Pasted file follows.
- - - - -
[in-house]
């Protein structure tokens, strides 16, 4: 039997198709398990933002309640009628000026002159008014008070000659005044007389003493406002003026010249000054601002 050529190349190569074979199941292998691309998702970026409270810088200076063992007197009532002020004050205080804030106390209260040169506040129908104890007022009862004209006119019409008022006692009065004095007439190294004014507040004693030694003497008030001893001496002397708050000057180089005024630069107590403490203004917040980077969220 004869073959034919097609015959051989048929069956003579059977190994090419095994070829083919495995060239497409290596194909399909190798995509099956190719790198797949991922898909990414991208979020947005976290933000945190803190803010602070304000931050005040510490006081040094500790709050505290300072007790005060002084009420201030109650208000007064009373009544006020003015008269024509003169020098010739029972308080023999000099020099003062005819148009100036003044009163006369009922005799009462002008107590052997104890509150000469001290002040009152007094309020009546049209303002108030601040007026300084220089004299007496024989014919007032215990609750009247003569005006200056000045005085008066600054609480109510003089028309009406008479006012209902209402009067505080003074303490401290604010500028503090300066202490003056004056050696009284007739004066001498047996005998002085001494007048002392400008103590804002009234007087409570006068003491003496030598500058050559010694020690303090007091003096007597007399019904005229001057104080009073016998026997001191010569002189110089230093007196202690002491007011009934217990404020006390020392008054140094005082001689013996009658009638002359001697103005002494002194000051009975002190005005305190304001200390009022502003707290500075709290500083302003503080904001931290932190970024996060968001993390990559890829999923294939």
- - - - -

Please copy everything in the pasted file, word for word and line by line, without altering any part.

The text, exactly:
[in-house]
């Protein structure tokens, strides 16, 4: 039997198709398990933002309640009628000026002159008014008070000659005044007389003493406002003026010249000054601002 050529190349190569074979199941292998691309998702970026409270810088200076063992007197009532002020004050205080804030106390209260040169506040129908104890007022009862004209006119019409008022006692009065004095007439190294004014507040004693030694003497008030001893001496002397708050000057180089005024630069107590403490203004917040980077969220 004869073959034919097609015959051989048929069956003579059977190994090419095994070829083919495995060239497409290596194909399909190798995509099956190719790198797949991922898909990414991208979020947005976290933000945190803190803010602070304000931050005040510490006081040094500790709050505290300072007790005060002084009420201030109650208000007064009373009544006020003015008269024509003169020098010739029972308080023999000099020099003062005819148009100036003044009163006369009922005799009462002008107590052997104890509150000469001290002040009152007094309020009546049209303002108030601040007026300084220089004299007496024989014919007032215990609750009247003569005006200056000045005085008066600054609480109510003089028309009406008479006012209902209402009067505080003074303490401290604010500028503090300066202490003056004056050696009284007739004066001498047996005998002085001494007048002392400008103590804002009234007087409570006068003491003496030598500058050559010694020690303090007091003096007597007399019904005229001057104080009073016998026997001191010569002189110089230093007196202690002491007011009934217990404020006390020392008054140094005082001689013996009658009638002359001697103005002494002194000051009975002190005005305190304001200390009022502003707290500075709290500083302003503080904001931290932190970024996060968001993390990559890829999923294939």